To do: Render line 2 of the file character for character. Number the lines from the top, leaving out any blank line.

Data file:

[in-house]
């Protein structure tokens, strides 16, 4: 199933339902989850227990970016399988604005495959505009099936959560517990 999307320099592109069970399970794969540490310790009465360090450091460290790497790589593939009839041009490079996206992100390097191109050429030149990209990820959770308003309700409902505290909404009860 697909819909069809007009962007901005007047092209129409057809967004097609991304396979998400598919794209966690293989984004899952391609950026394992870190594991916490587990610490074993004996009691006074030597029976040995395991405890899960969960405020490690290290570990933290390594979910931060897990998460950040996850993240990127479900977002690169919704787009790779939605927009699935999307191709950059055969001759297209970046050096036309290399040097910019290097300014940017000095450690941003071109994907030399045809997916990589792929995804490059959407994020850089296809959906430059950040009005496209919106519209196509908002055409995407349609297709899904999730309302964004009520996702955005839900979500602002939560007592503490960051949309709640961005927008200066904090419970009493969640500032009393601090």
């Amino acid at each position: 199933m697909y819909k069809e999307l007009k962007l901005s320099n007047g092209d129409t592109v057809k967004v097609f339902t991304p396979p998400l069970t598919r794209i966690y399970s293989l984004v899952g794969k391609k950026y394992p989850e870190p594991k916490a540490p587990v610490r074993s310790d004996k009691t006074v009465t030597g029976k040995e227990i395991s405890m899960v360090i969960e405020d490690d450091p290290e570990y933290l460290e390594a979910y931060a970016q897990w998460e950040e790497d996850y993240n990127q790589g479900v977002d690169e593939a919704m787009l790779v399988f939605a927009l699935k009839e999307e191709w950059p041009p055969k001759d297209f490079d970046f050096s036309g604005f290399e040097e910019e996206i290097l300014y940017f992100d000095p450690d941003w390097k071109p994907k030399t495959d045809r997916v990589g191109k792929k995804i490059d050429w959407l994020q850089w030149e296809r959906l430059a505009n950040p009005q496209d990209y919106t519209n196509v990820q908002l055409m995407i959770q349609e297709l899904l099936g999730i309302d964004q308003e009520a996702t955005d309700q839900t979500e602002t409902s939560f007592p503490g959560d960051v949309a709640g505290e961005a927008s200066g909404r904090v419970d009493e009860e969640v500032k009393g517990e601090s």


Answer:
């Protein structure tokens, strides 16, 4: 199933339902989850227990970016399988604005495959505009099936959560517990 999307320099592109069970399970794969540490310790009465360090450091460290790497790589593939009839041009490079996206992100390097191109050429030149990209990820959770308003309700409902505290909404009860 697909819909069809007009962007901005007047092209129409057809967004097609991304396979998400598919794209966690293989984004899952391609950026394992870190594991916490587990610490074993004996009691006074030597029976040995395991405890899960969960405020490690290290570990933290390594979910931060897990998460950040996850993240990127479900977002690169919704787009790779939605927009699935999307191709950059055969001759297209970046050096036309290399040097910019290097300014940017000095450690941003071109994907030399045809997916990589792929995804490059959407994020850089296809959906430059950040009005496209919106519209196509908002055409995407349609297709899904999730309302964004009520996702955005839900979500602002939560007592503490960051949309709640961005927008200066904090419970009493969640500032009393601090």